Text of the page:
The author, a teacher, mentions that she doesn’t use translations at all. That giving one to them is telling students that
…they cannot possibly understand Shakespeare without having it “translated” for them. [. . .] Second, you’re confirming in their minds that Shakespeare really didn’t write in English…
Some say they don’t know how to read old English. I’m sure they mean “English that is old.” Looking to linguistics and a history of our language, Old English was way before Shakespeare. Middle English was also before Shakespeare. During the Elizabethan era the people wrote and spoke Early Modern English. The language has continued to evolve, but is not so different from Shakespeare’s day to today as it was to Old English – which is almost completely unrecognizable as English.
Shakespeare’s language is a puzzle. A scavenger hunt. The fun is in solving it! When I work on a piece of Shakespeare on of my favorite parts is the text analysis and making sense of it. Looking up the words, making sense of the text, researching the history, mythology, characters, looking at the First Folio for the original punctuation and other clues on how to speak the text… and more. It’s fun! It is really like putting a literary puzzle together and that’s just the first step in creating a performance.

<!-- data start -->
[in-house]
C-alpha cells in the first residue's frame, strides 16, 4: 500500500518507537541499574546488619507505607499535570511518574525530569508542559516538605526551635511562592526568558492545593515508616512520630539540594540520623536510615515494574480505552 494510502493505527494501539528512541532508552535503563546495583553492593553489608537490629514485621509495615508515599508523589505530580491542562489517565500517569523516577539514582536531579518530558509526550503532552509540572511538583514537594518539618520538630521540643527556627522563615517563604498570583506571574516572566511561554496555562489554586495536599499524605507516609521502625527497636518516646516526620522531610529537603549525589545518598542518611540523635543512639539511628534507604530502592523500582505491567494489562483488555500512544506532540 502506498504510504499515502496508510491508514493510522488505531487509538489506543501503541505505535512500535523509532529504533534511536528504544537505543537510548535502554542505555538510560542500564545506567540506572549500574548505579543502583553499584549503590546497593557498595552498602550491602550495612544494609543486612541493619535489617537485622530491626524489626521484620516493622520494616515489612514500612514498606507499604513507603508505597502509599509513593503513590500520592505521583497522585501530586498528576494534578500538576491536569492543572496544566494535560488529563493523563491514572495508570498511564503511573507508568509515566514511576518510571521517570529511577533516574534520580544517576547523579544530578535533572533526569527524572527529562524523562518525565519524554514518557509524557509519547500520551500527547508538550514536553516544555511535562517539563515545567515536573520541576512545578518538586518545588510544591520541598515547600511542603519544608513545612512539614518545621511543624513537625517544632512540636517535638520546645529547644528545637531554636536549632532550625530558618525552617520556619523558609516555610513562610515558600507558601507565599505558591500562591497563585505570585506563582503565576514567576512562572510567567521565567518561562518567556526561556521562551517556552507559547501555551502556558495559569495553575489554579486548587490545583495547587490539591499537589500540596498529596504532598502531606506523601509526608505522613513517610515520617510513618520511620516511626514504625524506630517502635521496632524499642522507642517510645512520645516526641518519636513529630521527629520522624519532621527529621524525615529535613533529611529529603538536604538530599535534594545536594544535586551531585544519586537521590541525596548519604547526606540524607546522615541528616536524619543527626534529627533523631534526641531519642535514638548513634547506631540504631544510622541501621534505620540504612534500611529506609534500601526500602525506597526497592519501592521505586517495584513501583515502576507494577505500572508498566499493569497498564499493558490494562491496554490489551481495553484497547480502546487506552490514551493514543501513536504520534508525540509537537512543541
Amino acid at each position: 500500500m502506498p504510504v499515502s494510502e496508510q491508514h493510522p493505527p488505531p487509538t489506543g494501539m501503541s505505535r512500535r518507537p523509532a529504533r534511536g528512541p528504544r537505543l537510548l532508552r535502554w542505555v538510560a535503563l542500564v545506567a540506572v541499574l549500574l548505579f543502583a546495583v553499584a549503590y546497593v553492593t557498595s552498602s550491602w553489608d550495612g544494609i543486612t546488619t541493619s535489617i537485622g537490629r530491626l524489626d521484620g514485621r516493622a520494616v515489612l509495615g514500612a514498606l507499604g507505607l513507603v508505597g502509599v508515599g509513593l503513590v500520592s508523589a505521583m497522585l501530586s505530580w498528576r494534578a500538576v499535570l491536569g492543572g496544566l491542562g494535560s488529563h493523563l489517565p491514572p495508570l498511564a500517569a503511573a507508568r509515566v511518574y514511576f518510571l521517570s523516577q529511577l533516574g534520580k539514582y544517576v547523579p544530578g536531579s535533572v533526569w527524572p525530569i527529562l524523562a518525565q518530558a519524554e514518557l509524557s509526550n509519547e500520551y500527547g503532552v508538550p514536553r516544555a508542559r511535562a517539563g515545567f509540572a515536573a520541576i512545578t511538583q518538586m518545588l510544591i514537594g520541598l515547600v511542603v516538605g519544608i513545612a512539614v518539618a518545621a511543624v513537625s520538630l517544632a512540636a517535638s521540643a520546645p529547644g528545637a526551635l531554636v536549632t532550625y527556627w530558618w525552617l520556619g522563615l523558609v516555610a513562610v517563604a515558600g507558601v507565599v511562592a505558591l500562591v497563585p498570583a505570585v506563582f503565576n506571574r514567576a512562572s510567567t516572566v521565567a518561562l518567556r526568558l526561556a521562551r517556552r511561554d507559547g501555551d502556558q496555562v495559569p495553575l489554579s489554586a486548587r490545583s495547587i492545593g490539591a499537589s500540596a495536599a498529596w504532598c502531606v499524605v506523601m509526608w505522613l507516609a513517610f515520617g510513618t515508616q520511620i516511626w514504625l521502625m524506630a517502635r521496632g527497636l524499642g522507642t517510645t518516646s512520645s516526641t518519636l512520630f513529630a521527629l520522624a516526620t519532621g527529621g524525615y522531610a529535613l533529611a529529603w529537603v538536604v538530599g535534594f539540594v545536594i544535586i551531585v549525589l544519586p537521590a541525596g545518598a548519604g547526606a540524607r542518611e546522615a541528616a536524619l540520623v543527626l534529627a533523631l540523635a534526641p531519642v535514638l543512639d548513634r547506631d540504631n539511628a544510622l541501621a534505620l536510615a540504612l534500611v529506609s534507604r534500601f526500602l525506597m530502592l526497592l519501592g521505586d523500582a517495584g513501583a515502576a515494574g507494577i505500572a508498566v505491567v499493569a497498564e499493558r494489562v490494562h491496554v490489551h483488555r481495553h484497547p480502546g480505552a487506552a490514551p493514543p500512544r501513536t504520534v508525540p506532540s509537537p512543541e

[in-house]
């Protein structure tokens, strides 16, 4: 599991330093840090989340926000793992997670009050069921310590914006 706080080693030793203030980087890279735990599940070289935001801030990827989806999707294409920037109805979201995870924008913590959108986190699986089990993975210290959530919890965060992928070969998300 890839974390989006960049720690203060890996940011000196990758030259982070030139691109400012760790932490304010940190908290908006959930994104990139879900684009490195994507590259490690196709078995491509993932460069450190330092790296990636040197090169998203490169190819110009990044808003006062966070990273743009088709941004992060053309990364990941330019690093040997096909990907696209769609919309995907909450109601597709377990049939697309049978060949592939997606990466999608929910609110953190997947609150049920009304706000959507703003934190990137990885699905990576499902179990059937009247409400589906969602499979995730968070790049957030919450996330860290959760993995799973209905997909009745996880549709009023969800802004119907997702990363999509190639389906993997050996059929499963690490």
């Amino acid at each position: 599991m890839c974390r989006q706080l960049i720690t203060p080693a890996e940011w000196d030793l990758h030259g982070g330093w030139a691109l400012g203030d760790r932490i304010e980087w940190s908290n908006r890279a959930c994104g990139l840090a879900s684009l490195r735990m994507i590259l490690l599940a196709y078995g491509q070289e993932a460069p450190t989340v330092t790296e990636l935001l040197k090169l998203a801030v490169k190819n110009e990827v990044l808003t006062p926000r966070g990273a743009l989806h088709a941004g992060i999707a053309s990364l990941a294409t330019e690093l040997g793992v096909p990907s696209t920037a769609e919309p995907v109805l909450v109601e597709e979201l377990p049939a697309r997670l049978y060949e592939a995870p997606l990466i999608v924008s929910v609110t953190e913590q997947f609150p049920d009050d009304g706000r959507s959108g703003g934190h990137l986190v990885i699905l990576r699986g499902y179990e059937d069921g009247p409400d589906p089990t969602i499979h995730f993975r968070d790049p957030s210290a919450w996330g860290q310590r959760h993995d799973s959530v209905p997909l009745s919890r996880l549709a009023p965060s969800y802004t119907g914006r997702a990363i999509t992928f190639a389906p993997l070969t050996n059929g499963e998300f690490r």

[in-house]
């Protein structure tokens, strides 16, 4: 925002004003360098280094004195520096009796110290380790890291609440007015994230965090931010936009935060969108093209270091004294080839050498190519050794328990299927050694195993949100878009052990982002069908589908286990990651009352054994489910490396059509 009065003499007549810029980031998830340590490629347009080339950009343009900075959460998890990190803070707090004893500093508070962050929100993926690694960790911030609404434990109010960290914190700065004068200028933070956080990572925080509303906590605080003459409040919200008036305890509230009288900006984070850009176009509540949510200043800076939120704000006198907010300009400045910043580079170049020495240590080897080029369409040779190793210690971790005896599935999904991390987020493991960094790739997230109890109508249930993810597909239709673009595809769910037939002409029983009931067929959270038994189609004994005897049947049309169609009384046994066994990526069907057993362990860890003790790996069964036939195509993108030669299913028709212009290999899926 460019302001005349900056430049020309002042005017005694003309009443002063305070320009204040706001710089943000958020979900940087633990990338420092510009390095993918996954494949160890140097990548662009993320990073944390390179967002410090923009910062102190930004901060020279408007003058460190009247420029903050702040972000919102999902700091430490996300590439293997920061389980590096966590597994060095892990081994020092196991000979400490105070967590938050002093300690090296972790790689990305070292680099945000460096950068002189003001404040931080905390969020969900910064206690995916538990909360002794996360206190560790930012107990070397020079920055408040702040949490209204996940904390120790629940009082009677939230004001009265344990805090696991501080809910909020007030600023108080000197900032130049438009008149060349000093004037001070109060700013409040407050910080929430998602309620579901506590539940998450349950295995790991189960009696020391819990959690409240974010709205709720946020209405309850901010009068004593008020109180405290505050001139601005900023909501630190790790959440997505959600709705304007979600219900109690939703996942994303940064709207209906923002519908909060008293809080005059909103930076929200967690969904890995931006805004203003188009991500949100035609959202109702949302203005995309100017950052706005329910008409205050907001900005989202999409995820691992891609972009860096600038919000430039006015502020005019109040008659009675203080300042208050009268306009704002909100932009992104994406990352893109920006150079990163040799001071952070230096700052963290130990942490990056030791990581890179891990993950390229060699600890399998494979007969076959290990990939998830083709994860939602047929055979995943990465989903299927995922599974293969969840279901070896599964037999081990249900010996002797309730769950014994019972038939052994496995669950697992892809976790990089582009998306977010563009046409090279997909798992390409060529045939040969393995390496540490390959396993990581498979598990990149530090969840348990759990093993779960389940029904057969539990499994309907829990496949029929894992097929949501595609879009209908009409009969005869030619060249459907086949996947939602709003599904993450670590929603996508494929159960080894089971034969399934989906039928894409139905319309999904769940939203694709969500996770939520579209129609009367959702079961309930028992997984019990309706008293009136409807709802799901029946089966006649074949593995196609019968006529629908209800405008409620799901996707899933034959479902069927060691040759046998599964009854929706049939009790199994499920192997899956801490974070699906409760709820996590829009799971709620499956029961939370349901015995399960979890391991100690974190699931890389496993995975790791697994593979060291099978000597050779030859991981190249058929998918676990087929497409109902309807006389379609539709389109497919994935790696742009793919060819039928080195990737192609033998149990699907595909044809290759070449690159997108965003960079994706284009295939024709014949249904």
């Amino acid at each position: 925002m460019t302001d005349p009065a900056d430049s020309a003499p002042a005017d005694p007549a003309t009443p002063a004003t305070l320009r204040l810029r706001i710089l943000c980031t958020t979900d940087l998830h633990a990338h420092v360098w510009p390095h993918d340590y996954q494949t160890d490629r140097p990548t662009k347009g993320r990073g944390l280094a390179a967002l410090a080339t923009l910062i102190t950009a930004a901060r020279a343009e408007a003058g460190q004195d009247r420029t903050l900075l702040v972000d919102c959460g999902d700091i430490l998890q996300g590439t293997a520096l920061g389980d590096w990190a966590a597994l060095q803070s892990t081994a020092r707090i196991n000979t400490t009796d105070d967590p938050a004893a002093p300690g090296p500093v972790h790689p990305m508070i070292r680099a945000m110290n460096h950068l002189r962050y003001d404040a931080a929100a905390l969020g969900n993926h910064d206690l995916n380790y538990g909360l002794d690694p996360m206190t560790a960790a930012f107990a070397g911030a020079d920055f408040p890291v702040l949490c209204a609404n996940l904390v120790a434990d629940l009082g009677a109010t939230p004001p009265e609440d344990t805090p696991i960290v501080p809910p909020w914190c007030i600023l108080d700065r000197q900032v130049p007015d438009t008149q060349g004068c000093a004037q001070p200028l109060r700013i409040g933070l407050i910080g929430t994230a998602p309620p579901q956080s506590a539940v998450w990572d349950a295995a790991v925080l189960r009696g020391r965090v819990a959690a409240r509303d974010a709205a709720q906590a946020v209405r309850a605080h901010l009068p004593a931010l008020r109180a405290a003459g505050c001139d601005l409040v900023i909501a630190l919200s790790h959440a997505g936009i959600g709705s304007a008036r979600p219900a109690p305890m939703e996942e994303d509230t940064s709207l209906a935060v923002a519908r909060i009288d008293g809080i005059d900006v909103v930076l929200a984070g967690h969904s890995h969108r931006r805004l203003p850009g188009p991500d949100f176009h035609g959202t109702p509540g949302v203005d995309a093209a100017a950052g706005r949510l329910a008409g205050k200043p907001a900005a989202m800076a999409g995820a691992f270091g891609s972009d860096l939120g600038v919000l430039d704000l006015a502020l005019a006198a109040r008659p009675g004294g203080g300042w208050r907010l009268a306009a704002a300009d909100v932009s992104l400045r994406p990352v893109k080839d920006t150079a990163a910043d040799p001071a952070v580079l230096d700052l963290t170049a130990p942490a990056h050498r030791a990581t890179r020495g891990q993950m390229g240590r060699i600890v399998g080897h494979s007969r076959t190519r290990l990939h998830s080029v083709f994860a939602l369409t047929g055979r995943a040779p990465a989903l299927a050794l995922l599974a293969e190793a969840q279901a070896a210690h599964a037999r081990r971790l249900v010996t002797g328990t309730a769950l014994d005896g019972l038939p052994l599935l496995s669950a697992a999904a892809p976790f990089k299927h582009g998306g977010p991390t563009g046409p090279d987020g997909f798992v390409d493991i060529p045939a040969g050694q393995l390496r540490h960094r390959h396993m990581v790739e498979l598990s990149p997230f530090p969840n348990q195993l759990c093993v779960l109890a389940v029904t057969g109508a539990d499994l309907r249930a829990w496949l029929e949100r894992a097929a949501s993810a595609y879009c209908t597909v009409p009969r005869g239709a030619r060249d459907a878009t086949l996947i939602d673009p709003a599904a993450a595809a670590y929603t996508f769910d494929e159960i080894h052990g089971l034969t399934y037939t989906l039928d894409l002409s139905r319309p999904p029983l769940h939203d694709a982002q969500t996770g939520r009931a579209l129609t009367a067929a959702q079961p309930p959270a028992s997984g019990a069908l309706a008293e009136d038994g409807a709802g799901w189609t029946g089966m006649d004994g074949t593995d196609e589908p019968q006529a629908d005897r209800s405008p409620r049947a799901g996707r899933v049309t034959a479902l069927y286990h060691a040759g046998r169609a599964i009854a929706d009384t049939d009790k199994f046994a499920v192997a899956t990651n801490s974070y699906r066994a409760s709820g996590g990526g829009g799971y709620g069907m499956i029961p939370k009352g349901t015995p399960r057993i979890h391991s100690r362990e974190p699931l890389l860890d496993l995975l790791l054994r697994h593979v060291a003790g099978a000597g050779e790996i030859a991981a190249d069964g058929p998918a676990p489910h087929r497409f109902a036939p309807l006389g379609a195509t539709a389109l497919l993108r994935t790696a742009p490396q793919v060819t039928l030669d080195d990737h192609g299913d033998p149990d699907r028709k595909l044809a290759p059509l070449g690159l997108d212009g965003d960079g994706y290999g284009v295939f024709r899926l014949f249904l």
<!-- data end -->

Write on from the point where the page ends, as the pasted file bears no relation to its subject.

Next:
Try putting together the puzzle sometime. I have a feeling that you will enjoy yourself. And if you end up doing this work for a performance the experience will be much more fulfilling because of all the work you did. You’re audience will understand and appreciate you much more too!